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Urinary dipstick screening no help when patients don’t have pain

Reuters Health • The Doctor's Channel Daily Newscast

NEW YORK (Reuters Health) – Urinary dipstick and microscopy testing are not good at finding urinary tract infection when pain is not one of the symptoms, UK researchers report in the May issue of The Journal of Urology.

If international guidelines that recommend dipstick screening are followed, “many patients with urinary tract infection will go undiagnosed, which is no small matter given the prevalence of lower urinary tract symptoms,” they said.

Last month, a separate team of researchers reported that urine dipsticks were ineffective in screening children for kidney disease. (See Reuters Health story of March 15, 2010.)

“I think that we must acknowledge serious deficiencies in our standard methods for screening out urinary infection,” Dr. James Malone-Lee, senior author of the current study, told Reuters Health by e-mail.

Dr. Malone-Lee, of University College London, and colleagues obtained mid-stream urine samples from 508 patients and catheter urine samples from another 470 patients. These patients had symptoms such as frequency (“overactive bladder”) or incontinence, but none of them had pain or urgency.

Using the patients’ urine plus midstream samples from 42 healthy volunteers, the researchers compared leukocyte esterase, nitrite dipstick, and urine microscopy with routine urine culture (seeking 11359,000 colony-forming units per mL).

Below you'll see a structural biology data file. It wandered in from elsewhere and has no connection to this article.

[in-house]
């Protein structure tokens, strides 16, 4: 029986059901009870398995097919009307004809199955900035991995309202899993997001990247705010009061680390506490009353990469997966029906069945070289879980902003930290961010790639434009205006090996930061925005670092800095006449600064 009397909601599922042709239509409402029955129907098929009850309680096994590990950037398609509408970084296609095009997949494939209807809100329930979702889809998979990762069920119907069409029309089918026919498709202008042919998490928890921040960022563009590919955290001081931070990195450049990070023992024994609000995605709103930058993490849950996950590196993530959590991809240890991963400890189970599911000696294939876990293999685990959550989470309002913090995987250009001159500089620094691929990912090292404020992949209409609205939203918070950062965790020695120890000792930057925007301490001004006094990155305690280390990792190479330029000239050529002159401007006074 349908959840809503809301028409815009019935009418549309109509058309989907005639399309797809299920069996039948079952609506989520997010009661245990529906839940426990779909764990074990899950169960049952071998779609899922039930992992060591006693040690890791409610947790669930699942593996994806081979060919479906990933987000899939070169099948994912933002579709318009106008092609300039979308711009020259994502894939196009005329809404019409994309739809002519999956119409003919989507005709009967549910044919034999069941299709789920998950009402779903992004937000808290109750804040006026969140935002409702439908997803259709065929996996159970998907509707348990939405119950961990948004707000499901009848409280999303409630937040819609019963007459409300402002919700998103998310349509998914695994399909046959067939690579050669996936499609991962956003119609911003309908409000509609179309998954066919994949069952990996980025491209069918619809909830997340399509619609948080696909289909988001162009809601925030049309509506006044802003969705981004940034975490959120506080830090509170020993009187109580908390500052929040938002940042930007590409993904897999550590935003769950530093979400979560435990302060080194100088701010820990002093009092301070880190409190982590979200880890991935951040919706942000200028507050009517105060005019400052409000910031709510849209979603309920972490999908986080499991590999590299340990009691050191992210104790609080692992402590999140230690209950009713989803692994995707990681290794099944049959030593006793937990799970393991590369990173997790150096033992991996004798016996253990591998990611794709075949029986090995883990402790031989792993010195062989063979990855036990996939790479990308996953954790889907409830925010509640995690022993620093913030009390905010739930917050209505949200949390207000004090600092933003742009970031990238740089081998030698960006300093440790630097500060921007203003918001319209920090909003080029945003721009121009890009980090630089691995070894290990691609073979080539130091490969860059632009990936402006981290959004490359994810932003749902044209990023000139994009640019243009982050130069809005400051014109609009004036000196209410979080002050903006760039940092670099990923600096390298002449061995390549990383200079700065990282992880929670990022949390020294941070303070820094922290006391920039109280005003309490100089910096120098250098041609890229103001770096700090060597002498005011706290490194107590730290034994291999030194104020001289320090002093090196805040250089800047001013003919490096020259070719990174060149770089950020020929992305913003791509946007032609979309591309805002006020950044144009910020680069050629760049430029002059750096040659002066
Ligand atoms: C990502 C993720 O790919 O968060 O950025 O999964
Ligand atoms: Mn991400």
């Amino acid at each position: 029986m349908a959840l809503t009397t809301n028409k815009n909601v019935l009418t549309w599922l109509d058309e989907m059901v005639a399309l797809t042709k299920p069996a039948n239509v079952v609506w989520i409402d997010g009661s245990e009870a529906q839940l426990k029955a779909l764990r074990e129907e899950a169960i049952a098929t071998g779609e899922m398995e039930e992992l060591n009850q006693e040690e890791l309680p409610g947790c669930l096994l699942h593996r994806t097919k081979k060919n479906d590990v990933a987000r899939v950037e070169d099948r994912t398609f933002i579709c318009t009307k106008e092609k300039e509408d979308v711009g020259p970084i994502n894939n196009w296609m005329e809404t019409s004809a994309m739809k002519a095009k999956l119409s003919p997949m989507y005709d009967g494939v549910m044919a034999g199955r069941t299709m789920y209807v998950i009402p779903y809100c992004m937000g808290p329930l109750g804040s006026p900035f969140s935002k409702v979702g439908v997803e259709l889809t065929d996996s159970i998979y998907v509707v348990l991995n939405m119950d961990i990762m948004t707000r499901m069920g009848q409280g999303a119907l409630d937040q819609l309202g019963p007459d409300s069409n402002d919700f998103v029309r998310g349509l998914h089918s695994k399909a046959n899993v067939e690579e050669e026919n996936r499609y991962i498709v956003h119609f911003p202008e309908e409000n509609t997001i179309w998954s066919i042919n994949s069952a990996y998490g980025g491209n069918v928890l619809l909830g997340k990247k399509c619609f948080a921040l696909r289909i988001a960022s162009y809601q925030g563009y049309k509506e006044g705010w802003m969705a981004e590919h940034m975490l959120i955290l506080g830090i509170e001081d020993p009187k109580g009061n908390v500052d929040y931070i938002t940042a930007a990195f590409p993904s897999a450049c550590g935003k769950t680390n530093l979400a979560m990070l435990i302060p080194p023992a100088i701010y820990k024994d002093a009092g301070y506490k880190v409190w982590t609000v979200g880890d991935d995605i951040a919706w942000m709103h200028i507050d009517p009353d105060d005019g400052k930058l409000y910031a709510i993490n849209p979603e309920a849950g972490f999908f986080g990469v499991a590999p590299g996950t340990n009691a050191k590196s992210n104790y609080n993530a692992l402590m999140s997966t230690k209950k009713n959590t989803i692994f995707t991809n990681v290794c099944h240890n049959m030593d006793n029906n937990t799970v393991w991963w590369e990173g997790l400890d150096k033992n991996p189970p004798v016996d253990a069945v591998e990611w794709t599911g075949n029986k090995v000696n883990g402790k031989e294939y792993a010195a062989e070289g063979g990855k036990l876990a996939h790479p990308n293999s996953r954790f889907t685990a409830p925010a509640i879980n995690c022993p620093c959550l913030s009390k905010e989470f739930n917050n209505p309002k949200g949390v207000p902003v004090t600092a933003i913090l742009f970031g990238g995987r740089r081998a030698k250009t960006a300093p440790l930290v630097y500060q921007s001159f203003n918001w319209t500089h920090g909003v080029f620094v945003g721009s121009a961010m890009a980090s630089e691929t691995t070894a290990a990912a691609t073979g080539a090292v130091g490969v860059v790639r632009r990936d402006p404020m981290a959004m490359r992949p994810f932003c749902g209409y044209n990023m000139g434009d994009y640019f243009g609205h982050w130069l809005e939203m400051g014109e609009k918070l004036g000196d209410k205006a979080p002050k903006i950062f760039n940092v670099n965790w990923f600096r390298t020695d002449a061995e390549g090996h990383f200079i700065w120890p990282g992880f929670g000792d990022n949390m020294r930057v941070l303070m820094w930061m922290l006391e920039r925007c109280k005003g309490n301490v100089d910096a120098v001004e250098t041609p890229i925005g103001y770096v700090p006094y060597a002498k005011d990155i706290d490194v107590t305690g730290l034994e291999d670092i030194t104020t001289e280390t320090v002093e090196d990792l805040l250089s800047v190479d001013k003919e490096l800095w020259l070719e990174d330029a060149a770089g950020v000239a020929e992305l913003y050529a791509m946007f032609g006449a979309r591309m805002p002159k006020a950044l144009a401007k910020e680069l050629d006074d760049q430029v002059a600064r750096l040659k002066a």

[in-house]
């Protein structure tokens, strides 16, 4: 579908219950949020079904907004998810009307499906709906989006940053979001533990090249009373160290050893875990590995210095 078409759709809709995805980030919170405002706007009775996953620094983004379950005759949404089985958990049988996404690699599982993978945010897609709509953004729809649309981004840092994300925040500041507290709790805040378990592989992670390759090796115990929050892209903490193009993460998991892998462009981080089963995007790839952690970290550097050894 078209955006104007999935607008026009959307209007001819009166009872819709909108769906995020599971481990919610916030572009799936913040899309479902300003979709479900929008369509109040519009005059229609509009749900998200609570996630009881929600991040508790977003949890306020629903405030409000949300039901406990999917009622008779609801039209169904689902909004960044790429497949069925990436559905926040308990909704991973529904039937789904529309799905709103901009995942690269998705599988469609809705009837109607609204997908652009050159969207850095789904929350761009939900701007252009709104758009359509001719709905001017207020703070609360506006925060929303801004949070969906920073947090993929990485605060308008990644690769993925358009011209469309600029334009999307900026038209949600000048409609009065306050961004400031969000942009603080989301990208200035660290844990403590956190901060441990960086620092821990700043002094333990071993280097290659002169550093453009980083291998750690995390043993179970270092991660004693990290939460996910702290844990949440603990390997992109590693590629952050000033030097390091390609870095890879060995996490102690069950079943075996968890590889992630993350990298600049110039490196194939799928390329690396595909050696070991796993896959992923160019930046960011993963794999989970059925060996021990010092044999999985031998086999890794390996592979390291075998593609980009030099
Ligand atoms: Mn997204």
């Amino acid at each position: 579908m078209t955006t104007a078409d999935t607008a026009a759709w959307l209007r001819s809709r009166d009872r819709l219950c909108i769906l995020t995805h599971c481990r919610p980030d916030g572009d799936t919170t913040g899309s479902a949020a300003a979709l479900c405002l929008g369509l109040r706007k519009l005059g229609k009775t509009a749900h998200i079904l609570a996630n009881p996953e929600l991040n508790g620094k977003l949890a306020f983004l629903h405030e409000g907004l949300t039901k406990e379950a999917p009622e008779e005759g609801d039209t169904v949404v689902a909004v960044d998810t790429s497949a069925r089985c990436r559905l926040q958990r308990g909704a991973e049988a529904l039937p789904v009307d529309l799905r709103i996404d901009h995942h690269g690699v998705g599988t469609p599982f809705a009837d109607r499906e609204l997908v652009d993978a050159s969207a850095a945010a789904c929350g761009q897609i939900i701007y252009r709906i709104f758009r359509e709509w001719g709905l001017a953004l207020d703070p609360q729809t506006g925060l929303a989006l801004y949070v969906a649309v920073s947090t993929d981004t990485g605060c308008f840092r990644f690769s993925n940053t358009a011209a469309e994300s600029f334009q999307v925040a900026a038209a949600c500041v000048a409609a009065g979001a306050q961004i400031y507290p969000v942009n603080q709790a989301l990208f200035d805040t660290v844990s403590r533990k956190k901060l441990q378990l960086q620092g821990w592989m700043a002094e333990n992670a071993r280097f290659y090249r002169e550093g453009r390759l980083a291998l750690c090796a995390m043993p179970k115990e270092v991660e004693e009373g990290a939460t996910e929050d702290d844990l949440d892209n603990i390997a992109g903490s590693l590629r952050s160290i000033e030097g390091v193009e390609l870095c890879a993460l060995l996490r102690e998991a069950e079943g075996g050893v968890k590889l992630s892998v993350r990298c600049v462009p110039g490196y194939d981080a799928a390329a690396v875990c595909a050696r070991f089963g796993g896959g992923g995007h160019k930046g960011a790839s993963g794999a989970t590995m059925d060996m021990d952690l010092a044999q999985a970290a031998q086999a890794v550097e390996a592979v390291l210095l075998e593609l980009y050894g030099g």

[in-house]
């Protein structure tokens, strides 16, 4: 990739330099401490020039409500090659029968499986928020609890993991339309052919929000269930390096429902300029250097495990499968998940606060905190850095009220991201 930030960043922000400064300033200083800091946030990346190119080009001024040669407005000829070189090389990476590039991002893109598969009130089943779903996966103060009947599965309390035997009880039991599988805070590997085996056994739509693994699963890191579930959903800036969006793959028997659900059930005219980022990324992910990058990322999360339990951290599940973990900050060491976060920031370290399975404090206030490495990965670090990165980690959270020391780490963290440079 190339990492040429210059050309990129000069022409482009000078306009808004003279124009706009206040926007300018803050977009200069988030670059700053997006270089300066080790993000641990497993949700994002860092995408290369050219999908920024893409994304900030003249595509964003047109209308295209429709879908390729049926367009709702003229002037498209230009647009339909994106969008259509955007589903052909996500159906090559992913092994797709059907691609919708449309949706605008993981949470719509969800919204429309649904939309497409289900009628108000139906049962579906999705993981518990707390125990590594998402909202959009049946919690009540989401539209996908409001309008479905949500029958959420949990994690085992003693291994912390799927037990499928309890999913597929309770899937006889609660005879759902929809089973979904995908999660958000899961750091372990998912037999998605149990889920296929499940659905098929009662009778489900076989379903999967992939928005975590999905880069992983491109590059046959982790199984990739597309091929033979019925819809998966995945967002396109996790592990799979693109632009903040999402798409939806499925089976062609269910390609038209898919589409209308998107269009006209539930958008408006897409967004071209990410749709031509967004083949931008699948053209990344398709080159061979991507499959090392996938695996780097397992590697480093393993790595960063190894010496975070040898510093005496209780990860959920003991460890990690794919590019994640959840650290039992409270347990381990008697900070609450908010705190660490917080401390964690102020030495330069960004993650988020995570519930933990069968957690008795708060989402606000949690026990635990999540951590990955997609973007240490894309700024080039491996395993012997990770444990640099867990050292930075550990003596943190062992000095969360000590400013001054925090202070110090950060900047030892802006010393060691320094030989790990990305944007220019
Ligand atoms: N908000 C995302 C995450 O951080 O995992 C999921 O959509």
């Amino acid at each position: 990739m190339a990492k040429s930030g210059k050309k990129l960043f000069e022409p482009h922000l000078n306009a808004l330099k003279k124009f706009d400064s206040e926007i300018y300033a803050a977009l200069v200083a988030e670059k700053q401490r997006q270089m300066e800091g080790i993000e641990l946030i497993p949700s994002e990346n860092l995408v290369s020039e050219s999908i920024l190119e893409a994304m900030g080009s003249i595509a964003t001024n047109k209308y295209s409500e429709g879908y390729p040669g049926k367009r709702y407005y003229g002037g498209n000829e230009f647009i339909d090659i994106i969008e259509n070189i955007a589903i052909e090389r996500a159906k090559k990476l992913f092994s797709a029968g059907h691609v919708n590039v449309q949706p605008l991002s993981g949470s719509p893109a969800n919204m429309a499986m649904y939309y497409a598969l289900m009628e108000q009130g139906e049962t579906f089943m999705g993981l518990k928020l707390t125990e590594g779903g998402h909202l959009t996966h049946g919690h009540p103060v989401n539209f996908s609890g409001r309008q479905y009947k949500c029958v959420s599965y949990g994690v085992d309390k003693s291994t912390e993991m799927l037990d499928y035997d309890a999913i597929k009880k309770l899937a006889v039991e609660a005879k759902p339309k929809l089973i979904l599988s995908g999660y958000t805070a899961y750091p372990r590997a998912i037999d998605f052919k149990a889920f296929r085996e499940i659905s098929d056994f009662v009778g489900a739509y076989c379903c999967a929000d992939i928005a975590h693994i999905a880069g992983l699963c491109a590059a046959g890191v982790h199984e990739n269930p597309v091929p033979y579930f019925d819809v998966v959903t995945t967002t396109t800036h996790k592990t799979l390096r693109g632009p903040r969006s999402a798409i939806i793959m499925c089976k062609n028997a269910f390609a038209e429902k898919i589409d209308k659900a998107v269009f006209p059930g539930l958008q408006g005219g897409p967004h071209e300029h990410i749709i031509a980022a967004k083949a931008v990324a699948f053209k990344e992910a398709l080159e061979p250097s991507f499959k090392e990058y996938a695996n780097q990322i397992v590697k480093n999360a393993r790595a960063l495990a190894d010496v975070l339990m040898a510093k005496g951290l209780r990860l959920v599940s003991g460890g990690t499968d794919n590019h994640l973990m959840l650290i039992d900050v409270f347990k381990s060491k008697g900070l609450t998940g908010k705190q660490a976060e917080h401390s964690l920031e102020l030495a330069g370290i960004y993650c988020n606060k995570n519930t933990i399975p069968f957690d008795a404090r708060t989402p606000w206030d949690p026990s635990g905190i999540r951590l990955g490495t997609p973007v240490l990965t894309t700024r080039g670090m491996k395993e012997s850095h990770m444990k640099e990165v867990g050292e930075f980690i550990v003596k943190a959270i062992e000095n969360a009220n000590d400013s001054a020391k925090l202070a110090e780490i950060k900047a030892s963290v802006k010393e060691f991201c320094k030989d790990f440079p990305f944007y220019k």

Compared to standard culture of midstream urine, sensitivity and specificity, respectively, were 56% and 66% with leukocyte esterase, 10% and 99% with nitrite dipsticks, and 56% and 72% with microscopy.

In catheter specimens, sensitivity and specificity, respectively, were 59% and 84% with leukocyte esterase, 20% and 79% with dipsticks, and 66% and 73% with microscopy.

With standard culture, 15% of catheter specimens were positive. The proportion of positive cultures rose to 29% when the researchers used an enhanced culture method that could detect as few as 100 colony-forming units per mL.

The authors point out several “matters of considerable concern.” For one thing, they say, the difference between the midstream and catheter urine data suggests the midstream samples were contaminated, which would mean the test results are unreliable.

Also, the fact that the rate of positive cultures nearly doubled with the more sensitive culture raises concerns over the accuracy of routine culture at 11359,000 colony-forming units per mL.

Finally, they point out, nearly half of patients with overactive bladder had positive urine tests, which “indicates the need for closer scrutiny of the etiology” of this condition.

Based on these and other considerations, the investigators call for the establishment of “valid, evidence-based criteria for diagnosing urinary tract infections in patients with lower urinary tract symptoms.”

Summing up, Dr. Malone-Lee added, “My practice has changed so that I pay greatest attention to the patients’ symptoms, what they think is going on, and variations under treatment.”

“I admit to a lifelong skepticism about the supremacy of technology over the ability of the human to reveal the nature of disease, if given the opportunity,” he concluded.

J Urol 2010;183:1843-1847.